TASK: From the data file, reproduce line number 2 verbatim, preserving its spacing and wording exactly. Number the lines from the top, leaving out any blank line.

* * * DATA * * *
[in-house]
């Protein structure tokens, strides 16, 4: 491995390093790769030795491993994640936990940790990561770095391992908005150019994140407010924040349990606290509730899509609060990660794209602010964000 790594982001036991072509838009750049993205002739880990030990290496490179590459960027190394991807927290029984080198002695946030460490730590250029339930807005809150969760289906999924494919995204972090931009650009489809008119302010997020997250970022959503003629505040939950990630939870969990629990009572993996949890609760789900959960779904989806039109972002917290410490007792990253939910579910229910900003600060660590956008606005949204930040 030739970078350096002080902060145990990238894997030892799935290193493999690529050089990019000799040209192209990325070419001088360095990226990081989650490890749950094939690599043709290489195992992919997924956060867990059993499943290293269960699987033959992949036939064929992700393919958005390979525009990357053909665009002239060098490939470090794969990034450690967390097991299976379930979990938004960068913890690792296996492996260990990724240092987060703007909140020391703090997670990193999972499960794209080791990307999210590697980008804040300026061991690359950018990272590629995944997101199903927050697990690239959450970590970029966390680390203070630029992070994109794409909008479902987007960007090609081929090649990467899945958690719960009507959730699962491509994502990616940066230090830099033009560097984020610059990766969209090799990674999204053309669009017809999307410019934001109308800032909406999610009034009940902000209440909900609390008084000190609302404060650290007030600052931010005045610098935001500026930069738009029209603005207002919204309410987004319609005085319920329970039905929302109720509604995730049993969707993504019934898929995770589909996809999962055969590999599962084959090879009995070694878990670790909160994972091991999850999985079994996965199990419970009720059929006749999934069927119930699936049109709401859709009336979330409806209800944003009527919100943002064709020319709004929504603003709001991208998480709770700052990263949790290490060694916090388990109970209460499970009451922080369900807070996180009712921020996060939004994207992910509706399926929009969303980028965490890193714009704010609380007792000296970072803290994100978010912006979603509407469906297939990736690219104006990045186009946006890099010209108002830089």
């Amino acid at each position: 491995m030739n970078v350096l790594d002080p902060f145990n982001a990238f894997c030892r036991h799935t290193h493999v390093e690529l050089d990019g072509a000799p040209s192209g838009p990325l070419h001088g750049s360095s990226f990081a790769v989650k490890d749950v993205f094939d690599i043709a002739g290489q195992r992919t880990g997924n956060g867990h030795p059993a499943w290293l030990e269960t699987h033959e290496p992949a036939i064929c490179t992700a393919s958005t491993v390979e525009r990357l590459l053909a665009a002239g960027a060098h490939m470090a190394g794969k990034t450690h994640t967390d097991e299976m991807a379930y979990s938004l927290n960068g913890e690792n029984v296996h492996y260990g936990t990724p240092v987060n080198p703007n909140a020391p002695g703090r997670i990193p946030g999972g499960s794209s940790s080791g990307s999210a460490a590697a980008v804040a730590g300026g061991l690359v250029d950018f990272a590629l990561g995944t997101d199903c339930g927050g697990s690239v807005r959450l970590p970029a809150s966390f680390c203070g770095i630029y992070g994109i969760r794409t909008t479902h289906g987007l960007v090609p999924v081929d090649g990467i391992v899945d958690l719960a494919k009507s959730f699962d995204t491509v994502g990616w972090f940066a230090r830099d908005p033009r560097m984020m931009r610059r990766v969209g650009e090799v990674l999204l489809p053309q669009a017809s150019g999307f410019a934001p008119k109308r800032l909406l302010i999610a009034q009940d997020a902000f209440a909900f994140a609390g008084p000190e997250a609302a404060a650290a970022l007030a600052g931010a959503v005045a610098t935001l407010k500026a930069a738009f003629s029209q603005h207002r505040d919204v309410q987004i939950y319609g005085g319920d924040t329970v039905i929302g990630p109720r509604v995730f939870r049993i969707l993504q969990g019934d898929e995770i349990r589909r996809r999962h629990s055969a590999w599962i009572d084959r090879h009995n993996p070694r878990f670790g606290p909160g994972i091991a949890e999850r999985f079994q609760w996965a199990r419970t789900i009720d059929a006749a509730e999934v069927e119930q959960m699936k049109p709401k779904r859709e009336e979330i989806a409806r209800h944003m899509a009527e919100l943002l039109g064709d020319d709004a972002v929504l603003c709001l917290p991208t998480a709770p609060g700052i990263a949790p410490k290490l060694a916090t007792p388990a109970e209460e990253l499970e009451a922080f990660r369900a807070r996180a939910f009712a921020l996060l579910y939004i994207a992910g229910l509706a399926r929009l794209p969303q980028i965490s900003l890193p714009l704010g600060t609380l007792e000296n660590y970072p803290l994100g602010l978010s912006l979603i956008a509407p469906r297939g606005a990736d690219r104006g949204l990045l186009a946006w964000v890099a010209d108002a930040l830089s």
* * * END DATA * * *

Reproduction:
């Protein structure tokens, strides 16, 4: 491995390093790769030795491993994640936990940790990561770095391992908005150019994140407010924040349990606290509730899509609060990660794209602010964000 790594982001036991072509838009750049993205002739880990030990290496490179590459960027190394991807927290029984080198002695946030460490730590250029339930807005809150969760289906999924494919995204972090931009650009489809008119302010997020997250970022959503003629505040939950990630939870969990629990009572993996949890609760789900959960779904989806039109972002917290410490007792990253939910579910229910900003600060660590956008606005949204930040 030739970078350096002080902060145990990238894997030892799935290193493999690529050089990019000799040209192209990325070419001088360095990226990081989650490890749950094939690599043709290489195992992919997924956060867990059993499943290293269960699987033959992949036939064929992700393919958005390979525009990357053909665009002239060098490939470090794969990034450690967390097991299976379930979990938004960068913890690792296996492996260990990724240092987060703007909140020391703090997670990193999972499960794209080791990307999210590697980008804040300026061991690359950018990272590629995944997101199903927050697990690239959450970590970029966390680390203070630029992070994109794409909008479902987007960007090609081929090649990467899945958690719960009507959730699962491509994502990616940066230090830099033009560097984020610059990766969209090799990674999204053309669009017809999307410019934001109308800032909406999610009034009940902000209440909900609390008084000190609302404060650290007030600052931010005045610098935001500026930069738009029209603005207002919204309410987004319609005085319920329970039905929302109720509604995730049993969707993504019934898929995770589909996809999962055969590999599962084959090879009995070694878990670790909160994972091991999850999985079994996965199990419970009720059929006749999934069927119930699936049109709401859709009336979330409806209800944003009527919100943002064709020319709004929504603003709001991208998480709770700052990263949790290490060694916090388990109970209460499970009451922080369900807070996180009712921020996060939004994207992910509706399926929009969303980028965490890193714009704010609380007792000296970072803290994100978010912006979603509407469906297939990736690219104006990045186009946006890099010209108002830089």